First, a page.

A replacement was required and we bought the " Musketeer". The cost included a two color choice.......White/blue trim... or Blue /white trim.

An BOD8D pilot who probably  had not flown since hey was awarded his wings was told to make a final  color decision. Since he went through pilot training during the time the earth was cooling, he had flown the YELLOW Chipmunk and the YELLOW Harvard, and thus he felt YELLOW should be the color of the new acquisition. One of his arguments was that if one crashed it would be easy to find due to its color  and a lengthy search and rescue mission could be avoided. No one mentioned that a training load of fuel would amount to about two hours of flying in MFA, (Restricted Military Flying Area ), and that if the plane went down in that area it would be very simple  to find it in a restricted and relatively small area. The cost of going for the two colors, at no cos,t to YELLOW was apparently close to $3000.00 per aircraft.....

The Tutor was another story.....If DND wanted the plumbing for extra fuel tanks, it would add $800.00 per aircraft. Someone who had done basic jet training insisted DND could save the cost because the Tudors would only be flying in the YMJ or YGM  MFA. The majority of the initial Tutors were purchased sans the plumbing....BUT....someone said, "how do we teach long range navigation " when we are supposed to do Transcon exercises but  will have to stop 3 or 4 times a day for fuel?   So the plumbing was retrofitted  during a major refit to many of the aircraft at a cost of over $8000.00 per aircraft.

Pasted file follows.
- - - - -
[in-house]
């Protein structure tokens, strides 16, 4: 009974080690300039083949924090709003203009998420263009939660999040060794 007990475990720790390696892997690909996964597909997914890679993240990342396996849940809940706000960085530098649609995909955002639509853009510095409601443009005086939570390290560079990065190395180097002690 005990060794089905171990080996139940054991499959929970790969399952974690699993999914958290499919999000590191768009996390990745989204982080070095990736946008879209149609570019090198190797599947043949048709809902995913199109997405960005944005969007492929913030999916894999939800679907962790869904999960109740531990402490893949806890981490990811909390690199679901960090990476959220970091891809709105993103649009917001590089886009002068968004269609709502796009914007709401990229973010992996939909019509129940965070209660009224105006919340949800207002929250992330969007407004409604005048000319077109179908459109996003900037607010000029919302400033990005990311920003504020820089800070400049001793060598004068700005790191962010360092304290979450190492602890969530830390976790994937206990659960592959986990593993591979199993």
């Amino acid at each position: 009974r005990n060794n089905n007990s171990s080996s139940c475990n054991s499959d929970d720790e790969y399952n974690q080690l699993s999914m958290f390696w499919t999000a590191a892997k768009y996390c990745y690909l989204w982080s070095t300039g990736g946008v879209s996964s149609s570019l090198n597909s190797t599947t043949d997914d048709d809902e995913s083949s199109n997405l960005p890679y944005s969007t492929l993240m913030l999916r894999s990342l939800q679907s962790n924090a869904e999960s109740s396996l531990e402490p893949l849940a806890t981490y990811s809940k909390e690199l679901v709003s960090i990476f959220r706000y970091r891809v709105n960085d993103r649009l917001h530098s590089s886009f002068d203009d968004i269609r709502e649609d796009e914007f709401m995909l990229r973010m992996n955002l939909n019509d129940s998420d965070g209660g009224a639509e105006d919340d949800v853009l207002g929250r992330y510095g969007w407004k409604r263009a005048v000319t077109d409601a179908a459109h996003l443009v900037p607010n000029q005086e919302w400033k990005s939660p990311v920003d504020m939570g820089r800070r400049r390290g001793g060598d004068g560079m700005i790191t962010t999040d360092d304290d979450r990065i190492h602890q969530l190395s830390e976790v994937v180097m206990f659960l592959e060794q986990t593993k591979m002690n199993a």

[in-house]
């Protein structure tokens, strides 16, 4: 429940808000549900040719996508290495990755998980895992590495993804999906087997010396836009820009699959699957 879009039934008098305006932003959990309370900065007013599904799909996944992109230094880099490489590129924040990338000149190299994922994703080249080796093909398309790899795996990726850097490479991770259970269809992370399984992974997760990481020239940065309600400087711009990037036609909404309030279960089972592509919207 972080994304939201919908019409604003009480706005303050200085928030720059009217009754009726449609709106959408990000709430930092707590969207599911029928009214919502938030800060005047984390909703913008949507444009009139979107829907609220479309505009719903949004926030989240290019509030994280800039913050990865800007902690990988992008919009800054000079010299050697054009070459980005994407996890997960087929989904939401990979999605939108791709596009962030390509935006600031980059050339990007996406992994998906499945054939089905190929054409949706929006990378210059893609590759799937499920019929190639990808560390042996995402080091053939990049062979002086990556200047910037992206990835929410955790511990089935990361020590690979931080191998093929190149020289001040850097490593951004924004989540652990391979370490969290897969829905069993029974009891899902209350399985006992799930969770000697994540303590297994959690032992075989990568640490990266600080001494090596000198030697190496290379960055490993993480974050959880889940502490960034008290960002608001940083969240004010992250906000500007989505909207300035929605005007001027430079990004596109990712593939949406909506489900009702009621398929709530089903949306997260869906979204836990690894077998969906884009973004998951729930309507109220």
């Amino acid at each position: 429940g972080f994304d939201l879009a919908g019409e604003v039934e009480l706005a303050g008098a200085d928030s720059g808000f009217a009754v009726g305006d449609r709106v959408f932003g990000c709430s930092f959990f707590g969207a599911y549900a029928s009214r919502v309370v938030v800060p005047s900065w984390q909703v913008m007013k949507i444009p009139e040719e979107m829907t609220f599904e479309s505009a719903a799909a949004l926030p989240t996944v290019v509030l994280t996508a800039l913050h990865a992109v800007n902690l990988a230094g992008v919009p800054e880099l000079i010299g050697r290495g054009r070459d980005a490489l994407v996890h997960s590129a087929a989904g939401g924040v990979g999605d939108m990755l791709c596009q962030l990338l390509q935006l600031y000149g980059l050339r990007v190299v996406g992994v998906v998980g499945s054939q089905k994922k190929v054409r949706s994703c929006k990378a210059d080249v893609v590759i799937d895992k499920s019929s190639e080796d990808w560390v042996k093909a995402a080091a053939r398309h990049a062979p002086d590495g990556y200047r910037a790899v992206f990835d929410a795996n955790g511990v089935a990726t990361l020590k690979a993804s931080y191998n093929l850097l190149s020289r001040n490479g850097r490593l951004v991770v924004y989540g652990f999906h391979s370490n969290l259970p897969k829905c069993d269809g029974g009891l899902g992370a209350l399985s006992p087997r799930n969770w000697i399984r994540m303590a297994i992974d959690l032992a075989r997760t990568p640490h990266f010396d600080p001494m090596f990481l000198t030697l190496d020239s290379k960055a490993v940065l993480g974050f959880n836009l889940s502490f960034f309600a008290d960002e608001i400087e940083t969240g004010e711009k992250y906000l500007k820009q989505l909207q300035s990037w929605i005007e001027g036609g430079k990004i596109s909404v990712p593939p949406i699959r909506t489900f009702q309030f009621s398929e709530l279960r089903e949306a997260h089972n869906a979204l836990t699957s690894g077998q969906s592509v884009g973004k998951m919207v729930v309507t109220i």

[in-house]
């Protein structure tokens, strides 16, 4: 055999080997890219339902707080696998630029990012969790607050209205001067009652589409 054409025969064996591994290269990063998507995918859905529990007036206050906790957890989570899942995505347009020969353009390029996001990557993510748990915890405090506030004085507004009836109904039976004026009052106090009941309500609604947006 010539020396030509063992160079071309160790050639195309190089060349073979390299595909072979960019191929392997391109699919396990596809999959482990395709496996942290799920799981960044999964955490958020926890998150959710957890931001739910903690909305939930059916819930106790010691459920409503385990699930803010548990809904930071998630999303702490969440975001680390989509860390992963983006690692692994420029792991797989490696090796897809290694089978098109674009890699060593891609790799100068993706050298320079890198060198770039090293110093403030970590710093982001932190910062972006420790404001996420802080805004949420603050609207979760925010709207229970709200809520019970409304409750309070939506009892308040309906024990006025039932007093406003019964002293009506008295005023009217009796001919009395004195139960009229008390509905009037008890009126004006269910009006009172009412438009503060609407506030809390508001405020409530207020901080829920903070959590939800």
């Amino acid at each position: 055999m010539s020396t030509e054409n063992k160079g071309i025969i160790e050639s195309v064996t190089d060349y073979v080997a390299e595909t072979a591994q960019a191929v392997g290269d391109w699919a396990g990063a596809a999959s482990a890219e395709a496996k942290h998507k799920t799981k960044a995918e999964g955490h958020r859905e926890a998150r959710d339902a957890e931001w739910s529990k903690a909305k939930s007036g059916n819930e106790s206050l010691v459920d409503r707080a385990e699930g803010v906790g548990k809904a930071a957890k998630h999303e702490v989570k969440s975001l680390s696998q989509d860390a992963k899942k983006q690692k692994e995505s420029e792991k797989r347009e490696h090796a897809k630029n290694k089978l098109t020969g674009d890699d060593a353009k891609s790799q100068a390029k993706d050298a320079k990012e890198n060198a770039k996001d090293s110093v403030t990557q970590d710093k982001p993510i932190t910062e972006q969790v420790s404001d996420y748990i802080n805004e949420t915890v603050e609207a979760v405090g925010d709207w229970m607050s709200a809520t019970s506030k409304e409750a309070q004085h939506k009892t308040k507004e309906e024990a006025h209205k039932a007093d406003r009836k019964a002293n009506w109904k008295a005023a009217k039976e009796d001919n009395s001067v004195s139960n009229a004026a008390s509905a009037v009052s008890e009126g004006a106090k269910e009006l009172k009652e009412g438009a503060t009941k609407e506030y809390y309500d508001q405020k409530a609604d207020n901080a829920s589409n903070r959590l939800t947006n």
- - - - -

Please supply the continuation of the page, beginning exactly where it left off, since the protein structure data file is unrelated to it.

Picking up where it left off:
The problem with DND is/was that the operators, those at the tip of the spear, normally have little to say about any replacement aircraft DND buys. Those that make the decisions are all from ":a way back then" and, as we all know, aviation is a fluid industry and the guys/gals that really know what is going on and know what would be desirable in the new birds have little, if any, input.

Then there was the bi-fold door I was personally responsible for ........but that story, I believe , has already been posted.?



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  • 2 weeks later...

Searchers find wreckage, human remains at scene of Canadian Forces chopper crash

Drone submersible found the crash site 3,143 metres beneath the surface of the Ionian Sea


The wreckage of a Canadian military helicopter and the remains of its crew have been located on the bottom of the Ionian Sea by a U.S. Navy drone submersible.

The Department of National Defence issued a statement today saying the recovery ship EDL Hercules arrived at the crash site and the remotely-operated REMORA III quickly located the sunken CH-148 Cyclone helicopter, about 220 nautical miles east of Catania, Italy.

The recovery and salvage drone located large pieces of the fuselage in 3,143 metres of water.

Remains of the four missing crew members were also found "in the vicinity," said the statement.

The search for more debris and remains will continue over the next few days.